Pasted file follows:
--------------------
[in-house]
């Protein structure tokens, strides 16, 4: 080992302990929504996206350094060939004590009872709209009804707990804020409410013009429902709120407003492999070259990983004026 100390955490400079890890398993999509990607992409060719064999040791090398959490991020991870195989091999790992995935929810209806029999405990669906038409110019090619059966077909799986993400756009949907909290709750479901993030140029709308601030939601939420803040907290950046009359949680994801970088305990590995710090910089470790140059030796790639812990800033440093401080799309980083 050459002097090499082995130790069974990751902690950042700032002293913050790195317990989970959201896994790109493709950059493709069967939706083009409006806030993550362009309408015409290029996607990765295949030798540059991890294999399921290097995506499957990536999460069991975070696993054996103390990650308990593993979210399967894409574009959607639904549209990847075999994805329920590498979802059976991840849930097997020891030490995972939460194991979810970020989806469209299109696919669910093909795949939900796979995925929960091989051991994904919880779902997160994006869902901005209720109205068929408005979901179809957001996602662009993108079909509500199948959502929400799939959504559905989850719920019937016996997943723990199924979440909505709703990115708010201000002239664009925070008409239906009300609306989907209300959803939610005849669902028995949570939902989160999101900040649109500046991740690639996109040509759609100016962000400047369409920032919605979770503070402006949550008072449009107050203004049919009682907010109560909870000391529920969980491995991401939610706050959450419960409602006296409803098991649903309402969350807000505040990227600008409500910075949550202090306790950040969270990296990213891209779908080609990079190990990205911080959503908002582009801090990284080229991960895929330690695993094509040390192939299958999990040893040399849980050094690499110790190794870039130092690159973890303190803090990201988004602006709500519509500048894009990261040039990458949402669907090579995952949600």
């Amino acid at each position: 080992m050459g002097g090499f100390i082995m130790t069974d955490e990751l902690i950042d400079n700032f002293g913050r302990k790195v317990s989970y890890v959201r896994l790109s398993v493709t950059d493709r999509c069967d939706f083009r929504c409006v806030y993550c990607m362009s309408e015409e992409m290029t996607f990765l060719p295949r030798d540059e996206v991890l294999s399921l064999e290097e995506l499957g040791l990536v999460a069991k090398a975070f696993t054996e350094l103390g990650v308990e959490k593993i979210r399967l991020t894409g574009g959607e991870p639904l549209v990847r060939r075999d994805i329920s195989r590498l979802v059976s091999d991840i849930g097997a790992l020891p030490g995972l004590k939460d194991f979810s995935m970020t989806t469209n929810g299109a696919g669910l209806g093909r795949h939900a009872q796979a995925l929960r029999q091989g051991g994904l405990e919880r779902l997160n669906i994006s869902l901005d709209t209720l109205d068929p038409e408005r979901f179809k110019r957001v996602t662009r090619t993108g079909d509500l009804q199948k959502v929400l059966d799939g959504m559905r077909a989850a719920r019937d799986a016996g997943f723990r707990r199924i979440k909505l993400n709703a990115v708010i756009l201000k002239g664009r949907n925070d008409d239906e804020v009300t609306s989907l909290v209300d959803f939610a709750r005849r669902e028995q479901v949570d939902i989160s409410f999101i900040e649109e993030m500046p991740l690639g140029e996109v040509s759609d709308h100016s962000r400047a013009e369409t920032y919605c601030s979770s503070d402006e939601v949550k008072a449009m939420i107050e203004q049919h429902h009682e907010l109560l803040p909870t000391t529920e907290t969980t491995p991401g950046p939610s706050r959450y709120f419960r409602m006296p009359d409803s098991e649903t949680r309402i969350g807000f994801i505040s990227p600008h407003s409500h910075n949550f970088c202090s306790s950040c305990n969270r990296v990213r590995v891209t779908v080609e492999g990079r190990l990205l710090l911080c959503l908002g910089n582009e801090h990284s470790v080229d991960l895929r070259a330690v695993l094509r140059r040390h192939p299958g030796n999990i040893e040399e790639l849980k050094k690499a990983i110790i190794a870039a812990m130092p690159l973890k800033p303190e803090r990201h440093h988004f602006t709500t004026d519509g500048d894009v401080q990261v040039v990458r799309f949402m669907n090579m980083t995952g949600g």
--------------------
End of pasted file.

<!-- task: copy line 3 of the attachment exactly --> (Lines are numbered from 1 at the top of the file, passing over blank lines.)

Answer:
């Amino acid at each position: 080992m050459g002097g090499f100390i082995m130790t069974d955490e990751l902690i950042d400079n700032f002293g913050r302990k790195v317990s989970y890890v959201r896994l790109s398993v493709t950059d493709r999509c069967d939706f083009r929504c409006v806030y993550c990607m362009s309408e015409e992409m290029t996607f990765l060719p295949r030798d540059e996206v991890l294999s399921l064999e290097e995506l499957g040791l990536v999460a069991k090398a975070f696993t054996e350094l103390g990650v308990e959490k593993i979210r399967l991020t894409g574009g959607e991870p639904l549209v990847r060939r075999d994805i329920s195989r590498l979802v059976s091999d991840i849930g097997a790992l020891p030490g995972l004590k939460d194991f979810s995935m970020t989806t469209n929810g299109a696919g669910l209806g093909r795949h939900a009872q796979a995925l929960r029999q091989g051991g994904l405990e919880r779902l997160n669906i994006s869902l901005d709209t209720l109205d068929p038409e408005r979901f179809k110019r957001v996602t662009r090619t993108g079909d509500l009804q199948k959502v929400l059966d799939g959504m559905r077909a989850a719920r019937d799986a016996g997943f723990r707990r199924i979440k909505l993400n709703a990115v708010i756009l201000k002239g664009r949907n925070d008409d239906e804020v009300t609306s989907l909290v209300d959803f939610a709750r005849r669902e028995q479901v949570d939902i989160s409410f999101i900040e649109e993030m500046p991740l690639g140029e996109v040509s759609d709308h100016s962000r400047a013009e369409t920032y919605c601030s979770s503070d402006e939601v949550k008072a449009m939420i107050e203004q049919h429902h009682e907010l109560l803040p909870t000391t529920e907290t969980t491995p991401g950046p939610s706050r959450y709120f419960r409602m006296p009359d409803s098991e649903t949680r309402i969350g807000f994801i505040s990227p600008h407003s409500h910075n949550f970088c202090s306790s950040c305990n969270r990296v990213r590995v891209t779908v080609e492999g990079r190990l990205l710090l911080c959503l908002g910089n582009e801090h990284s470790v080229d991960l895929r070259a330690v695993l094509r140059r040390h192939p299958g030796n999990i040893e040399e790639l849980k050094k690499a990983i110790i190794a870039a812990m130092p690159l973890k800033p303190e803090r990201h440093h988004f602006t709500t004026d519509g500048d894009v401080q990261v040039v990458r799309f949402m669907n090579m980083t995952g949600g």